In practice these objections are outweighed by a single overwhelming virtue of using unadjusted market values: the unadjusted values are objectively set (in the sense that the plan sponsor, the investment manager and the actuary play no part in setting them), whereas any adjustment to reflect the three theoretical reasons set out above would have to be subjectively assessed. Note one other point: any adjustment for the three reasons would be in the nature of technical adjustments, and any post-adjustment valuations would still reflect market movements. In other words, such adjustments would not be smoothing in their effects, but would still reflect market volatility fully. In this
certain immunized bonds were valued as if they yielded 6% per annum;
equities were valued by first establishing an "expected" rate of return of 6% per annum, and then moving this "expected" valuation one-fifth of the way towards market value each year (subject to the final value never being more than 20% away from actual market value each year).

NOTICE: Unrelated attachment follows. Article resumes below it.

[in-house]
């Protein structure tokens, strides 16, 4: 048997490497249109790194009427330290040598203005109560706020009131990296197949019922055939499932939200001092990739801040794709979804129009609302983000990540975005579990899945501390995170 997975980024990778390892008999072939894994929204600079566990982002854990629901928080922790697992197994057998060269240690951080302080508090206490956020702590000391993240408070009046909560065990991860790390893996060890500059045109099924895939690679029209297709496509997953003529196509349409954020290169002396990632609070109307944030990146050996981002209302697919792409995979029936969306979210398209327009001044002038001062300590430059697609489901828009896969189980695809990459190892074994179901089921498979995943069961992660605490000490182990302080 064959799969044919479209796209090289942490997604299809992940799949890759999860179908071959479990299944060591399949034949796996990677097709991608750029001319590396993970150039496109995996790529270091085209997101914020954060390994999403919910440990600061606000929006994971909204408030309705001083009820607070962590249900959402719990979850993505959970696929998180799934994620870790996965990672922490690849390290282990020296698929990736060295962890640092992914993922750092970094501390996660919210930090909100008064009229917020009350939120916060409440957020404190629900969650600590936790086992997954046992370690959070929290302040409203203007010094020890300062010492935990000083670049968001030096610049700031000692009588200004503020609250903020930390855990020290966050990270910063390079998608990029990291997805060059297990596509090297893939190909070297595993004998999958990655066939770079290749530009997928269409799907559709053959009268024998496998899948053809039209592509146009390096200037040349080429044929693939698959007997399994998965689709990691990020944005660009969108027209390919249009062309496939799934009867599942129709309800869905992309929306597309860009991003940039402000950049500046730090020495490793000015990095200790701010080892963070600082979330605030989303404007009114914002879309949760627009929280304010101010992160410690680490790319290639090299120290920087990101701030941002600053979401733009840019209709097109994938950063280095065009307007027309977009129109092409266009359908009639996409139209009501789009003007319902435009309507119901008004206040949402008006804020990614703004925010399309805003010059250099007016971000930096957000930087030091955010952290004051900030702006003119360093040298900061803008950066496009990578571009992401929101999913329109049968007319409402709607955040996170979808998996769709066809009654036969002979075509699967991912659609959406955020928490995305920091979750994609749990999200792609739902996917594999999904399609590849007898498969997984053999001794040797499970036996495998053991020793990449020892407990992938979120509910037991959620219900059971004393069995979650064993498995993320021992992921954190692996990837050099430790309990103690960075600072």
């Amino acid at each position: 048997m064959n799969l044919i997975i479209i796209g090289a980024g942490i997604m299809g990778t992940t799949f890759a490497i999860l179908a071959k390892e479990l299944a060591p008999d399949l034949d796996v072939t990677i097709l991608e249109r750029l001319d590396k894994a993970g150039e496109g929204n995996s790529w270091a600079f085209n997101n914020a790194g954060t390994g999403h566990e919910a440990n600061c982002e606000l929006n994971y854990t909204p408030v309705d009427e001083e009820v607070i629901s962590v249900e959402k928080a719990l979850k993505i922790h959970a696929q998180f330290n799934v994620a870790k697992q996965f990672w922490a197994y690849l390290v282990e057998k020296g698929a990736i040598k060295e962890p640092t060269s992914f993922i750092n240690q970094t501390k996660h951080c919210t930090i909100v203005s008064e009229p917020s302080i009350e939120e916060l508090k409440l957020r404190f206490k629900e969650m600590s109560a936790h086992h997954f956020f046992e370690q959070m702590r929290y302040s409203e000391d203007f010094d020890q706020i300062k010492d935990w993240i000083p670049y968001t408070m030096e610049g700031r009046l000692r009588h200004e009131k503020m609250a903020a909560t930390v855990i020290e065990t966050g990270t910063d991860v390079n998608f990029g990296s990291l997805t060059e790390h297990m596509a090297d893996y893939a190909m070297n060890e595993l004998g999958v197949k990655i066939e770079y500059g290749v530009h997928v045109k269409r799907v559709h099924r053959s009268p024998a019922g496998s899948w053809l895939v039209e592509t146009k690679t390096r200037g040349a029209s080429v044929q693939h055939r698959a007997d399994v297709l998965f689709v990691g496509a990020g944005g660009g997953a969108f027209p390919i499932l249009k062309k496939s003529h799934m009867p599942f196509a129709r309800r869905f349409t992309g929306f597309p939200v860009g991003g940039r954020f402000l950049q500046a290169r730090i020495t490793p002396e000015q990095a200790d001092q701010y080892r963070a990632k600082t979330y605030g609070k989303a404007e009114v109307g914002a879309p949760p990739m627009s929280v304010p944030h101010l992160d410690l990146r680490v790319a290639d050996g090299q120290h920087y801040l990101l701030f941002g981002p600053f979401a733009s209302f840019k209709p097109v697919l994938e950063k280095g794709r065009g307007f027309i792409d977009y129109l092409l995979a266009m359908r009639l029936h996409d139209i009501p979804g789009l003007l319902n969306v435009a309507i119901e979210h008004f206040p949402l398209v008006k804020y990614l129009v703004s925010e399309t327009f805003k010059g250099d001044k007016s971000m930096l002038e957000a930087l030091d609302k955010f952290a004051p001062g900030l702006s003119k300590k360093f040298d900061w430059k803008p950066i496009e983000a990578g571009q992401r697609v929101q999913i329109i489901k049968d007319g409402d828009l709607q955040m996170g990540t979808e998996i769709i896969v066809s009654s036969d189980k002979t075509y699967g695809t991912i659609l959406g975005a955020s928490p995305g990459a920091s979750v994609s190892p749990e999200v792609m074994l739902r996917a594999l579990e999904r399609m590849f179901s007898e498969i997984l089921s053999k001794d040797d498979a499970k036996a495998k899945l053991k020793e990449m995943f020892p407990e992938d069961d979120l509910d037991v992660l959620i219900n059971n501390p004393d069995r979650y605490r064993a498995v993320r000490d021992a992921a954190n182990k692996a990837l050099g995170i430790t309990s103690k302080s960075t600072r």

Each of these rationale.
has a different
portfolio is so constructed that it has the same duration as the pensioner obligations. With this degree of matching between these assets and these obligations, these assets will always be sufficient to meet these obligations (subject to the absence of extreme mortality fluctuations or capital market conditions). This is very like an annuity purchase. Consequently it is legitimate to place identical values on these assets and liabilities.